50.50: News

UK report denying racism criticised as ‘culture war posturing’

During a new openDemocracy live discussion, experts called the British government report ‘spectacularly bad’ propaganda

Teddy Wilson
Teddy Wilson
9 April 2021, 2.53pm

A British government report denying the existence of institutional racism in the UK has been condemned by leading academics and activists.

During an openDemocracy panel discussion on Thursday, experts said that the report legitimised a “fringe perspective” and propaganda for “culture war posturing”.

Kehinde Andrews, Professor of Black Studies at Birmingham City University, said that the report was “spectacularly bad” and that it was essentially propaganda. “The more you read it, the worse it gets,” Andrews said. “This is a piece of the culture wars, it’s not a serious document.”

Runnymede Trust, an independent race equality think tank, has published an open letter rejecting the findings of the report, and it also published an alternative report on institutional racism in the UK.

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‘The fact that people of colour wrote the report proves that structural racism exists because it’s not about the individual but rather the system’

Halima Begum, CEO of the Runnymede Trust, said the report was “shocking”. She added: “This isn’t about facts, evidence, or policy, this is about culture war posturing.”

During the discussion, Nandini Archer, openDemocracy’s global commissioning editor, noted that the Conservative government has a relatively diverse cabinet, and as the report’s authors were people of color, asked: “What does this say about having Brown and Black faces in high places?”

Andrews said in response that you can’t expect diversity to “be the thing to fix structural racism”, given that the current cabinet is the country’s most ethnically diverse to date, yet also one of the most racist. “The people who administered the British empire were hugely diverse.”

Begum said that the fact that people of colour wrote the report actually “proves the case of structural racism” because it’s not about “individual actions… but rather the system”.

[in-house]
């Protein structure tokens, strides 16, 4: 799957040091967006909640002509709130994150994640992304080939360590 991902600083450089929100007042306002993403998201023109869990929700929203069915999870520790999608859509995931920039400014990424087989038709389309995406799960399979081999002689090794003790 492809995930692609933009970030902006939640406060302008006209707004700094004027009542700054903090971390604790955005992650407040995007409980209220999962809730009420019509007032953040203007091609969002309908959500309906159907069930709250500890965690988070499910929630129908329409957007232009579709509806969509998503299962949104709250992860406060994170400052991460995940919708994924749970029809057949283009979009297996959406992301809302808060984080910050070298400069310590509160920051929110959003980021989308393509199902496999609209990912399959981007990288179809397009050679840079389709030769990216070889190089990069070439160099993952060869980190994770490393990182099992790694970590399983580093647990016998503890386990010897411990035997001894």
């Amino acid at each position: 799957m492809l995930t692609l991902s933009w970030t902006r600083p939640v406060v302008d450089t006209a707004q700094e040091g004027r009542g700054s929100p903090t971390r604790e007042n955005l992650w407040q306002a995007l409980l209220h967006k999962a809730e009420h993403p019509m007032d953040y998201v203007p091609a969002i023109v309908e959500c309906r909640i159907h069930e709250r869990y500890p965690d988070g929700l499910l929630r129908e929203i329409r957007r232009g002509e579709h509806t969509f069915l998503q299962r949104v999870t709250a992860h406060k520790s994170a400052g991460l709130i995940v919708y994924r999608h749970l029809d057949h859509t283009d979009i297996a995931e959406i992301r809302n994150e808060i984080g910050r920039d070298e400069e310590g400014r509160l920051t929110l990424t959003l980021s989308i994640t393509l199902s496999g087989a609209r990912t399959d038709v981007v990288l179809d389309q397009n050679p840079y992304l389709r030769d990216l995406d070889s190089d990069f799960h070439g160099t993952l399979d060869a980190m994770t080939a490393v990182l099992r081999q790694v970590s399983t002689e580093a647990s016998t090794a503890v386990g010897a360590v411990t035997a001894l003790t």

Ignoring the data

Marcus Ryder, executive producer of new media at the Chinese media group Caixin Global, said that the report lends legitimacy to “a very fringe perspective”, and that it will give license to individuals to deny the existence of structural, institutional racism.

“The idea that anybody who is in the state, in government, in public institutions, denying institutional racism,”' Ryder said. “It was more or less a settled argument. It is now unsettled.”

Kemi Akinola, CEO of the charity Be Enriched and managing director of the social enterprise Brixton People’s Kitchen, said that she was curious if the report’s policy recommendations would be effective if implemented. Among the report’s recommendations were the usage of data to determine and measure the implementation of public policy.

However, as the panellists noted, the report actually ignores data that illustrates racial disparities linked to structural racism, and there is a multitude of data linked to inequality that could be collected but the government fails to do so.

“The area that I work in is food poverty and food insecurity, and I’ve been pushing for years for measurements of food poverty and food insecurity across the board,” Akinola said. “Who are the people experiencing this, and what is their income and why? But of course, once you record this information… then you have to do something about it.”

Why should you care about freedom of information?

From coronation budgets to secretive government units, journalists have used the Freedom of Information Act to expose corruption and incompetence in high places. Tony Blair regrets ever giving us this right. Today's UK government is giving fewer and fewer transparency responses, and doing it more slowly. But would better transparency give us better government? And how can we get it?

Join our experts for a free live discussion at 5pm UK time on 15 June.

Hear from:

Claire Miller Data journalism and FOI expert
Martin Rosenbaum Author of ‘Freedom of Information: A Practical Guidebook’; former BBC political journalist
Jenna Corderoy Investigative reporter at openDemocracy and visiting lecturer at City University, London
Chair: Ramzy Alwakeel Head of news at openDemocracy

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